21 CFR Part 11, also known as Part 11, is a regulation issued by the U.S. Food and Drug Administration (FDA) that sets forth the requirements for electronic records and electronic signatures in the pharmaceutical, biotechnology, and medical device industries. The title of Part 11 is “Electronic Records; Electronic Signatures.”
The regulation was established to provide a framework for the use of electronic records and electronic signatures that is equivalent to the use of paper records and handwritten signatures in FDA-regulated industries. It was introduced to help streamline and modernize documentation practices in these industries while ensuring data integrity, security, and authenticity.
Key aspects of 21 CFR Part 11 include:
- Scope: Part 11 applies to records in electronic form that are created, modified, maintained, archived, retrieved, or transmitted under any FDA regulation. This includes documents related to clinical trials, manufacturing, quality control, and more.
- Electronic Signatures: The regulation defines the criteria for electronic signatures, including methods to link the signature to the individual, ensure its security, and verify its authenticity.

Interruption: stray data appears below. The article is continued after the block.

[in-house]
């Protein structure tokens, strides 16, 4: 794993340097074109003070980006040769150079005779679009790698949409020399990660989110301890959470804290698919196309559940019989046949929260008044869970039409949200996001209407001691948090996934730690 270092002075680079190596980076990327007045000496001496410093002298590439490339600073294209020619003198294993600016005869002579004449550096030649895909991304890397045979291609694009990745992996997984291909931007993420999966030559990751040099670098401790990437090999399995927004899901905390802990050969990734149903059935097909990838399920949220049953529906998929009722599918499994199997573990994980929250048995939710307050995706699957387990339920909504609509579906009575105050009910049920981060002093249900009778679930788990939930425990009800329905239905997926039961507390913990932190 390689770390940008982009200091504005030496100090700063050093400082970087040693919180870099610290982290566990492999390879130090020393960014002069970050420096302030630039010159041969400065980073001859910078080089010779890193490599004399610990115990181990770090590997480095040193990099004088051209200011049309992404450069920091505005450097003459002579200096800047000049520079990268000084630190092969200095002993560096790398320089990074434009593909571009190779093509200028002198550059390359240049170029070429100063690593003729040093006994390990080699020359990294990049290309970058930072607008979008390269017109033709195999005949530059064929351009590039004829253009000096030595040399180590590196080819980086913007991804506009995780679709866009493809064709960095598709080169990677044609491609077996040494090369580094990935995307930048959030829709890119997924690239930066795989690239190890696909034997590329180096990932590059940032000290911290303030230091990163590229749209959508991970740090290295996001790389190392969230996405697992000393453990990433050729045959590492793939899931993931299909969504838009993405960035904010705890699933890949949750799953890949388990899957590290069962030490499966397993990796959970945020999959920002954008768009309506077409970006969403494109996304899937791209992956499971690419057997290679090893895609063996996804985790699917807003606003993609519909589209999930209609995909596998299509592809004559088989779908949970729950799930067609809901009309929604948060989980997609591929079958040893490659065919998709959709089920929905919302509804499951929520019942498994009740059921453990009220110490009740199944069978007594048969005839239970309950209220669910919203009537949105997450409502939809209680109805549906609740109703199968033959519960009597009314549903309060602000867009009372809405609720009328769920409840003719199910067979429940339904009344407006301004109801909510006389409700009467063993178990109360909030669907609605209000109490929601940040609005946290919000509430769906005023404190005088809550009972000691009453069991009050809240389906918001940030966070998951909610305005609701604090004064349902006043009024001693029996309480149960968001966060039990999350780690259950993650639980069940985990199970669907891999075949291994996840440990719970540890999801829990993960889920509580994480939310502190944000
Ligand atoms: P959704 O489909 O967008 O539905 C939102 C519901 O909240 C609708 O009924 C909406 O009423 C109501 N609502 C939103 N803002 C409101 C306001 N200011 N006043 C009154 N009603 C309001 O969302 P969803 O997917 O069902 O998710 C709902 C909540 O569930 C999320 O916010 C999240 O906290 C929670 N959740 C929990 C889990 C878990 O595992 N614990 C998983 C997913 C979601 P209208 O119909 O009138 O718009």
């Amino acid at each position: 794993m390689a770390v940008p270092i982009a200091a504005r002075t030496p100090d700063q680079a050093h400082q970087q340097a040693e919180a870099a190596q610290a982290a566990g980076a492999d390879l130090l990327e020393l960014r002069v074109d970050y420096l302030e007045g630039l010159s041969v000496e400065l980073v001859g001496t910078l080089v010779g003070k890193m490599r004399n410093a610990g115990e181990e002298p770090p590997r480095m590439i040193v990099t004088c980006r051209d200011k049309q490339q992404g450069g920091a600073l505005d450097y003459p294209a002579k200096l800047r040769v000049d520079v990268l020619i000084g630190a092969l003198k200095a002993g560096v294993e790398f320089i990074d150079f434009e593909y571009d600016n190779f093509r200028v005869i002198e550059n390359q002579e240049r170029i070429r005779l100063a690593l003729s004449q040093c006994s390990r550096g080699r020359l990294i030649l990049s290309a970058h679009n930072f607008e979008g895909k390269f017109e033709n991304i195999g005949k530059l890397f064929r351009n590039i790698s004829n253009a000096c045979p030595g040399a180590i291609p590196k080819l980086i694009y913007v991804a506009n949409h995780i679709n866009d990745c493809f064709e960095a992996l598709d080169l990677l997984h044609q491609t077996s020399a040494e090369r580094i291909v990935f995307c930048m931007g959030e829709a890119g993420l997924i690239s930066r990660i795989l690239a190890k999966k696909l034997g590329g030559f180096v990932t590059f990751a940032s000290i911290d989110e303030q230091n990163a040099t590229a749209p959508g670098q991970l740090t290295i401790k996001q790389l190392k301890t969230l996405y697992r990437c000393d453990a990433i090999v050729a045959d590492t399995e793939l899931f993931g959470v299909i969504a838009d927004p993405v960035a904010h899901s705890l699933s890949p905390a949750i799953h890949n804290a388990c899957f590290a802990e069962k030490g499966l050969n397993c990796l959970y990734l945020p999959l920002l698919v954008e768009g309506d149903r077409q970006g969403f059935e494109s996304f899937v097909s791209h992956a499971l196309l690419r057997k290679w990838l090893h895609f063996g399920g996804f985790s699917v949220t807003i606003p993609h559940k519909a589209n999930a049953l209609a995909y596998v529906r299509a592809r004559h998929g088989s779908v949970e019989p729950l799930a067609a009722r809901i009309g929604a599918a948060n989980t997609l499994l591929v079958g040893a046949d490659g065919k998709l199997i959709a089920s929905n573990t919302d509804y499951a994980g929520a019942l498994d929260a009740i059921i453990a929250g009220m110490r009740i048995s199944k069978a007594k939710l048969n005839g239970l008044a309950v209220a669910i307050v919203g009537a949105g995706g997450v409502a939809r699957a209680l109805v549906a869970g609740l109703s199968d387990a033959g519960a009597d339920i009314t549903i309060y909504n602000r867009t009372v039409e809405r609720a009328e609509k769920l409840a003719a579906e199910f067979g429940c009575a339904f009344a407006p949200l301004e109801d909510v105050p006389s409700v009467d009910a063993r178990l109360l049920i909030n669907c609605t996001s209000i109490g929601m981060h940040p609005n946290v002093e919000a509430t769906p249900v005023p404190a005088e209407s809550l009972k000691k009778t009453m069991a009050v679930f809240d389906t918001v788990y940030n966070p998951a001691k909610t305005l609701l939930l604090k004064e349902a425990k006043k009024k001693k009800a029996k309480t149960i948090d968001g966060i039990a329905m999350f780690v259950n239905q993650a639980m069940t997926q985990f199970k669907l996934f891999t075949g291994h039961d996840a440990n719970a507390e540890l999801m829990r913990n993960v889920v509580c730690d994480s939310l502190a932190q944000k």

- Audit Trails: Systems subject to Part 11 must have mechanisms for creating and maintaining secure and accurate audit trails that document any changes or deletions of electronic records.
- Validation: Electronic systems used to create, modify, or maintain electronic records must be validated to ensure they are reliable and compliant with Part 11 requirements.
- Security: Part 11 mandates that electronic records must be protected from unauthorized access, alteration, or destruction. It requires the implementation of security measures to safeguard data integrity and confidentiality.
- Documentation and Record Retention: The regulation specifies requirements for documenting electronic record systems, establishing retention periods, and ensuring records are readily available for inspection by the FDA.
Compliance with 21 CFR Part 11 is essential for organizations operating in FDA-regulated industries to maintain data integrity and ensure the safety and efficacy of their products. Failure to comply with Part 11 requirements can lead to regulatory actions and consequences, including product recalls, warning letters, and legal penalties. Therefore, companies in these industries invest significant resources in ensuring their electronic record-keeping systems and processes are in accordance with Part 11.